I wanted to say, “Skip the task force. Come out and see what the Wyoming Legislature has done, adopt it, and move on.” It would save us a lot of trouble. It would save Washington a lot of trouble.

            This body has led the country, and led the country proudly, in working out how to deal with carbon capture and sequestration. I commend you for it, and I particularly commend those who have dedicated an immense amount of energy in sponsoring these bills.

            The wonderful irony is that the Legislator who has been most dedicated to this is the Legislator from the largest coal-producing county in America – our beloved Campbell County.

            In that same context, there is $45 million in the University of Wyoming budget for carbon capture and sequestration research, from Abandoned Mine Lands funding. I know there has been some discussion about whether or not we should divert that to other ends. Do not divert that. We have made a commitment that those dollars will be matched by private money.

            Legitimate test projects on carbon capture and sequestration are probably going to run in excess of $100-150 million. We need to be on the forefront. We need to demonstrate through the School of Energy Resources carbon capture and sequestration works.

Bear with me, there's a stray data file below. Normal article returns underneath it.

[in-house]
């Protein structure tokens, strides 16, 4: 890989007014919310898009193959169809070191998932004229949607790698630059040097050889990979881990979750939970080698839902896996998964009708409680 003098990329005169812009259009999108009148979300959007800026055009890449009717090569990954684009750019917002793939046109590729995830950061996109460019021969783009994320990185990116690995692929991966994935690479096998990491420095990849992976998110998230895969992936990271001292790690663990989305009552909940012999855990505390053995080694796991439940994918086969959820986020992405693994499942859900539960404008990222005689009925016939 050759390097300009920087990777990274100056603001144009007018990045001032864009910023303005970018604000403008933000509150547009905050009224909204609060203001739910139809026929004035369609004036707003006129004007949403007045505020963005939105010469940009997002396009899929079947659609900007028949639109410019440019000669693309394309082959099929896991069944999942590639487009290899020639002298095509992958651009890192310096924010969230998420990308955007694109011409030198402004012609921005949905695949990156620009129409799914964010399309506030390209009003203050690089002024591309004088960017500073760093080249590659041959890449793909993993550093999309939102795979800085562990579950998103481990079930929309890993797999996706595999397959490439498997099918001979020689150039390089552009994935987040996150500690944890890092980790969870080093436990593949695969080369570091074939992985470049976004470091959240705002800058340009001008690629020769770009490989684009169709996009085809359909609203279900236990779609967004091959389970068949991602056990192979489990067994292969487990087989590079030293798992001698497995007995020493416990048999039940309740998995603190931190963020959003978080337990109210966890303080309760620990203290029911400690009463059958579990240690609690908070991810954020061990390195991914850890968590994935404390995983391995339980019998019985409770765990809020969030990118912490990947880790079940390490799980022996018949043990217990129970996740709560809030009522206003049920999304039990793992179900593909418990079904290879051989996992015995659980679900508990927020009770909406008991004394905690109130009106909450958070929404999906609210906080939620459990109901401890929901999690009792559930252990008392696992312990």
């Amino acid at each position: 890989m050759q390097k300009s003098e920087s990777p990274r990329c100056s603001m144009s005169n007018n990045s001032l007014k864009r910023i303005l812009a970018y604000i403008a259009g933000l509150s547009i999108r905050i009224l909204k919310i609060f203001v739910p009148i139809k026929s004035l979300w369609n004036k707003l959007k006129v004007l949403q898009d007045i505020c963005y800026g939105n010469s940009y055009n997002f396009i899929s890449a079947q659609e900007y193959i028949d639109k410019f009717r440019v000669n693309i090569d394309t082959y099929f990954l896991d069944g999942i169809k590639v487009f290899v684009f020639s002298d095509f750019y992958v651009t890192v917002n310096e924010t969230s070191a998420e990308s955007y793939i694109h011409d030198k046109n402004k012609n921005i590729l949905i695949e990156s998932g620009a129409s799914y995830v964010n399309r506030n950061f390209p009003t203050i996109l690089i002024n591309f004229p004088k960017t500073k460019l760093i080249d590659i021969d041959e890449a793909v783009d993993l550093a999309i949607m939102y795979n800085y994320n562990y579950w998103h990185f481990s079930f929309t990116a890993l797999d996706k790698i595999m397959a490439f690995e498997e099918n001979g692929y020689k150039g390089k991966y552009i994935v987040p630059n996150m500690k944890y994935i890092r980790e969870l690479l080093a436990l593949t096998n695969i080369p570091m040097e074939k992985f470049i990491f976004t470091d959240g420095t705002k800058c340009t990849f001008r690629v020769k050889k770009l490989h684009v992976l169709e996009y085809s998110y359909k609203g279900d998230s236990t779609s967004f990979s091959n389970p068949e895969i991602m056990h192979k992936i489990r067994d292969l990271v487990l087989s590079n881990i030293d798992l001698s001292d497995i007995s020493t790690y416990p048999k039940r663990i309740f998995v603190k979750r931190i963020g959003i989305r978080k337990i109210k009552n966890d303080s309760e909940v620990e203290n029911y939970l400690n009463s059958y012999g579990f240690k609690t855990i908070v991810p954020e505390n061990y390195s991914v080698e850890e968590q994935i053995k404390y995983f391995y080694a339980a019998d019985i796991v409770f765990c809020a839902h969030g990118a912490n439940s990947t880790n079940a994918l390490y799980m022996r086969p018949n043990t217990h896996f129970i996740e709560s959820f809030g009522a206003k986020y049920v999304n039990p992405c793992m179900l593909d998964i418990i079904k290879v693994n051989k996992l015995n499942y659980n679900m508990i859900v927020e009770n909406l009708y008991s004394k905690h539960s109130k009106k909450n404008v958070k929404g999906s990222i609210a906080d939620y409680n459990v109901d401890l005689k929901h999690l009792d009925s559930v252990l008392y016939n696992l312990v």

It is vital to this country. It is vital to the future of Wyoming.

            What we want to do as a state and as a country is demonstrate that these technologies work. Then we will sell these technologies to China and India instead of buying the technologies from them. Let the technologies developed at the University of Wyoming support this effort. We can lead the world in this regard.

Juvenile Justice Reform

            An issue of great concern to me from the beginning of my Administration and to this day is juvenile justice. Two items are before you: Senate File 9, Juvenile Detention Facilities Standards, and House Bill 12,Juvenile Admissions Criteria. I urge your favorable consideration of both of those pieces of legislation. The Wyoming Association of Sheriffs and Chiefs of Police support both.

            It is time that we have a degree of uniformity in this state about how we treat juveniles. We have allocated $50 million of stimulus money to a series of juvenile detention facilities around this state. These facilities create options, so when we have juveniles that need to be detained they can be taken someplace other than hard lockdown with adults. Adults, whose offenses usually far exceed anything we would like these young people to be around.